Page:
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Gop Rejects Abortion ‘Litmus Test’ Substitute Resolution Affirms Opposition To Late-Term Procedure

Sat., Jan. 17, 1998

The Republican National Committee Friday blocked a resolution by anti-abortion activists that would have denied party funds for candidates who failed to oppose a controversial late-term abortion procedure. The vote came after warnings from GOP leaders that passage of the measure could cost the party its congressional majorities.

After an impassioned debate that often pitted abortion opponents against one another, the 165-member committee approved a substitute resolution that stripped out any mention of tying party funding decisions to a candidate’s stance on abortion.

Critics of the original resolution said it amounted to imposing “litmus tests” on candidates that would drive voters away from the GOP.

The committee approved a resolution that had been carefully worked out in advance by RNC Chairman Jim Nicholson and other party leaders who worked publicly and behind the scenes to defuse the issue. “A great national party must be in the business of communication, not excommunication,” Nicholson told the committee at the opening of the debate.

The substitute language reaffirmed the party’s opposition to the late-term abortion procedure, called a “partial-birth” abortion by opponents, and condemned President Clinton for twice vetoing legislation that would outlaw the procedure. The vote was 114 to 43.

Hours before the debate, House Judiciary Committee Chairman Henry J. Hyde, R-Ill., one of the party’s leading abortion opponents, pleaded with members of the committee to reject the original resolution, warning that passage could set back efforts to restrict abortions in the United States.

“The worst thing you can do for the pro-life cause is to lose our majority,” Hyde said in a luncheon speech to the committee.

But Tim Lambert, the Republican national committeeman from Texas who sponsored the original resolution, told committee members it was time to stand for principle over political expediency.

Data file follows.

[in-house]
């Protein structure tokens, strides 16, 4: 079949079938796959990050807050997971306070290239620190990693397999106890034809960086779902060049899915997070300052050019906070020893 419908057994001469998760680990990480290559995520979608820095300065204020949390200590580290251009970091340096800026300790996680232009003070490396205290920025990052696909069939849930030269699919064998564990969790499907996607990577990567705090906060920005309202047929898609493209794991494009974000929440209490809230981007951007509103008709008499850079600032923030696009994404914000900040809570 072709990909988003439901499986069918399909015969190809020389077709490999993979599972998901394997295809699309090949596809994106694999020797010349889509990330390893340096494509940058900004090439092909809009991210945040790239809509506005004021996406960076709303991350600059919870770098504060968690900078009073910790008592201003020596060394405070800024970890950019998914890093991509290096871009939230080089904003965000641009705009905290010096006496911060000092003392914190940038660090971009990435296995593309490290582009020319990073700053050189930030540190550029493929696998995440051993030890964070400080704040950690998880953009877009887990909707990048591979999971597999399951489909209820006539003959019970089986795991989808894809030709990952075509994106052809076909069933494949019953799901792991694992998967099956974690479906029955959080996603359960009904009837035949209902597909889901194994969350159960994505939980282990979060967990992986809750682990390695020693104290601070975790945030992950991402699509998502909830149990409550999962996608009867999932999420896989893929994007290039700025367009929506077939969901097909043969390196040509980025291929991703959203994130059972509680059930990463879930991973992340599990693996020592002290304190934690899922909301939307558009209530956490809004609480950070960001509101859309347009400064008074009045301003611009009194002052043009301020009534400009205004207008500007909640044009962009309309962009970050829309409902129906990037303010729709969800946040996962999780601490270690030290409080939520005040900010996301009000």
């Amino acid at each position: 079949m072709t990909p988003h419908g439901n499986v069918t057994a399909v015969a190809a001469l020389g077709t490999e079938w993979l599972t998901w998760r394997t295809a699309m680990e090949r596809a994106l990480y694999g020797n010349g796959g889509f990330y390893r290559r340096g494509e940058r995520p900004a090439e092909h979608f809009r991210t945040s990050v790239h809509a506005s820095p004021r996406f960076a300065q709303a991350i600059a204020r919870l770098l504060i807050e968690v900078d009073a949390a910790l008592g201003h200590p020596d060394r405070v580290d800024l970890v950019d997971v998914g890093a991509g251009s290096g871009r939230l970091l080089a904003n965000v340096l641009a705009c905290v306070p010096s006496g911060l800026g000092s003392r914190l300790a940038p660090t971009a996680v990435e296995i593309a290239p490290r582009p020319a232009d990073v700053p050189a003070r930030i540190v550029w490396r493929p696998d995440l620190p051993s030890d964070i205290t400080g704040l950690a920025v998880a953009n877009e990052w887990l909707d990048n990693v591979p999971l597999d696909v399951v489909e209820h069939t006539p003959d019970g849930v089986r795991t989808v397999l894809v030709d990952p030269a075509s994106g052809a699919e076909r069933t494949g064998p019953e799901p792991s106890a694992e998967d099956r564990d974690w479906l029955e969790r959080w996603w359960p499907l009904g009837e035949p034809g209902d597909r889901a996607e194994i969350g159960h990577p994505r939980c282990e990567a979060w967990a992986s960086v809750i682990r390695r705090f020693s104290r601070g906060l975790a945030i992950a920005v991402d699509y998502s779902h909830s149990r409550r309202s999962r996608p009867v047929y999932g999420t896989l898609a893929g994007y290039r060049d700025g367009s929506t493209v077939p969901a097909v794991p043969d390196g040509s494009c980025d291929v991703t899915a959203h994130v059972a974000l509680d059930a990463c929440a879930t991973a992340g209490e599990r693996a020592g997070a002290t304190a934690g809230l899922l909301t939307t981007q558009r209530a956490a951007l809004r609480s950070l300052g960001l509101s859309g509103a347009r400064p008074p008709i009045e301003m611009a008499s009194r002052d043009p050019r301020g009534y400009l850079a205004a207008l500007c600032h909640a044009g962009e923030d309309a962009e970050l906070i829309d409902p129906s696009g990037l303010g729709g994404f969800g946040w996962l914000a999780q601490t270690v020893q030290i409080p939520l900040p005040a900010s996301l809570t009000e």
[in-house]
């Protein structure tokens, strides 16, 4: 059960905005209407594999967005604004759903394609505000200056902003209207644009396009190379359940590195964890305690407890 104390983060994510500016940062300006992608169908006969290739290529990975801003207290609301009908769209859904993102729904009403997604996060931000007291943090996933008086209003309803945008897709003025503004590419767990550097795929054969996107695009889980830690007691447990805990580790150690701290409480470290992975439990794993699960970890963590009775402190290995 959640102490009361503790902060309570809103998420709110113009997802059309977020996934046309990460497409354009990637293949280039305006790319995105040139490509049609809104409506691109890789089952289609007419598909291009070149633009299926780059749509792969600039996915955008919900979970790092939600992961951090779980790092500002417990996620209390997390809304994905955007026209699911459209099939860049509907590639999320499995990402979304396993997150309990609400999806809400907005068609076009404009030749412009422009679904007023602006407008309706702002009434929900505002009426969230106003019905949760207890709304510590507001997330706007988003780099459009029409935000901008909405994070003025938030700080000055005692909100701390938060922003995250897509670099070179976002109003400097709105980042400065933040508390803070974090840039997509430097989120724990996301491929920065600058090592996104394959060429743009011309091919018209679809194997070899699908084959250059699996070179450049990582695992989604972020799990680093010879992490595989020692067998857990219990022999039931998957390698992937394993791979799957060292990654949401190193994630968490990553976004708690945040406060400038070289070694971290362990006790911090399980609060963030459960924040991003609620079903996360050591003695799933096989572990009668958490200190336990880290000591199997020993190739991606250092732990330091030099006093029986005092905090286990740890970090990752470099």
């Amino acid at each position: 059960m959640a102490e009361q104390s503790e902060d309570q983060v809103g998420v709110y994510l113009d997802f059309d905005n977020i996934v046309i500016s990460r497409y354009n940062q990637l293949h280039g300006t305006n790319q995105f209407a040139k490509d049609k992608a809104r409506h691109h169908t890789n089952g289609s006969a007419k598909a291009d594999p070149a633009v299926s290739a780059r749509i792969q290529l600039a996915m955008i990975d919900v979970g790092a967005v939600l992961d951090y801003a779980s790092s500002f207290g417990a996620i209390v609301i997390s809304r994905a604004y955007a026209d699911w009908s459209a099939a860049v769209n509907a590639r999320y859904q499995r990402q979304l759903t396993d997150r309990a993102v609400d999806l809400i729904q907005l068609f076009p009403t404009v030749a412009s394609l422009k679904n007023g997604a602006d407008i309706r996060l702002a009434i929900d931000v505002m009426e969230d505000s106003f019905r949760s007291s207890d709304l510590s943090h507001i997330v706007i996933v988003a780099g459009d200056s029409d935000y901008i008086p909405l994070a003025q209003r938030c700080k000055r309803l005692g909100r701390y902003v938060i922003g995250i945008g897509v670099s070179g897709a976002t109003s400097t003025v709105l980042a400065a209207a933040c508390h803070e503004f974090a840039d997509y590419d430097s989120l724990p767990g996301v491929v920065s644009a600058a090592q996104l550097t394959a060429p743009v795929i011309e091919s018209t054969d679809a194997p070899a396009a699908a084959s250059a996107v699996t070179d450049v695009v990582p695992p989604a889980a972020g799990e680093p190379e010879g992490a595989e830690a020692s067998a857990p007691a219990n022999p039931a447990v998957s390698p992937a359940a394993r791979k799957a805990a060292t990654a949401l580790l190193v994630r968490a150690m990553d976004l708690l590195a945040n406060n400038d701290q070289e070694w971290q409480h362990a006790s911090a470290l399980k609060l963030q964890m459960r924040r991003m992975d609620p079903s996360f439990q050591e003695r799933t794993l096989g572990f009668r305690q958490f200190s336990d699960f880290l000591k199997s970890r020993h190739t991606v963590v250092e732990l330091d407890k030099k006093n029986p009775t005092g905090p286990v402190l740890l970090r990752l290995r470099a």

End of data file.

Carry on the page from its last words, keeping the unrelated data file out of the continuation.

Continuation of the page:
“This is not only the right thing to do morally, it’s the right thing to do politically,” Lambert said. He added, “It’s time we put aside our political fear and act on principle.”

House Speaker Newt Gingrich, R-Ga., who preceded Hyde in addressing the party luncheon Friday, also encouraged the committee to reject the proposal. Gingrich chided sponsors for advancing a resolution that he called “a tactical mistake.” He said the measure had given the “news media a field day trying to divide us” while diverting attention from Clinton’s vetoes.

The 80-minute debate revealed the continuing tensions within the GOP over abortion, and the outcome was a rare setback for anti-abortion forces in internal party battles over the issue.

The controversy also offered fresh evidence of a gulf between the party hierarchy - including many of the GOP’s largest contributors - and the growing corps of conservative activists who now dominate the party at the grass roots in many states. The gulf was illustrated by a new Time-CNN poll, which showed that Republicans said they supported the Lambert resolution 51 percent to 35 percent.

The abortion resolution grew out of anger among anti-abortion activists over the party’s decision to give more than $1.5 million to the reelection campaign of New Jersey Gov. Christine Todd Whitman last year. Whitman, a strong supporter of abortion rights, became a target of attack for her veto of state legislation banning the late-term abortion procedure.

Steve Curtis, the Colorado Republican chairman, said for the party to oppose so-called partial birth abortions while continuing to provide funding to candidates who refuse to seek to outlaw the procedure was “political doublespeak of the worst kind. It is hypocrisy of the highest order.”

But John Dendahl, the New Mexico GOP chairman, said endorsing a ban on party funding over the abortion issue could put the party on a “slippery slope … at the bottom of which stands demagoguery and single-issue politics.”

Mike Hellon, the Arizona chairman, said imposing a litmus test over abortion could lead to similar efforts on issues ranging from gun control to gay rights. “Pretty soon we have a Balkanized party,” he said. “Pretty soon we no longer govern.”

Abortion rights advocates within the party cheered the outcome of Friday’s debate, even though they remain a clear minority within the party. Ann Stone, chairman of Republicans for Choice, said in a statement that the vote showed “that prochoice Republicans are welcome and are a key part of the Republican majority.” She praised party leaders, saying the GOP “is being run by adults who understand the reality of being a majority party.”

But those on the other side made clear the result will not lead to a slackening in the party’s opposition to abortion in general and the late-term abortions in particular.

“This is an issue that will not go away,” Gary Bauer, who heads the Family Research Council, said in a statement after the vote. “Tonight’s debate makes it even more likely that Republican candidates will make banning this terrible procedure a central theme in the 1998 elections.”


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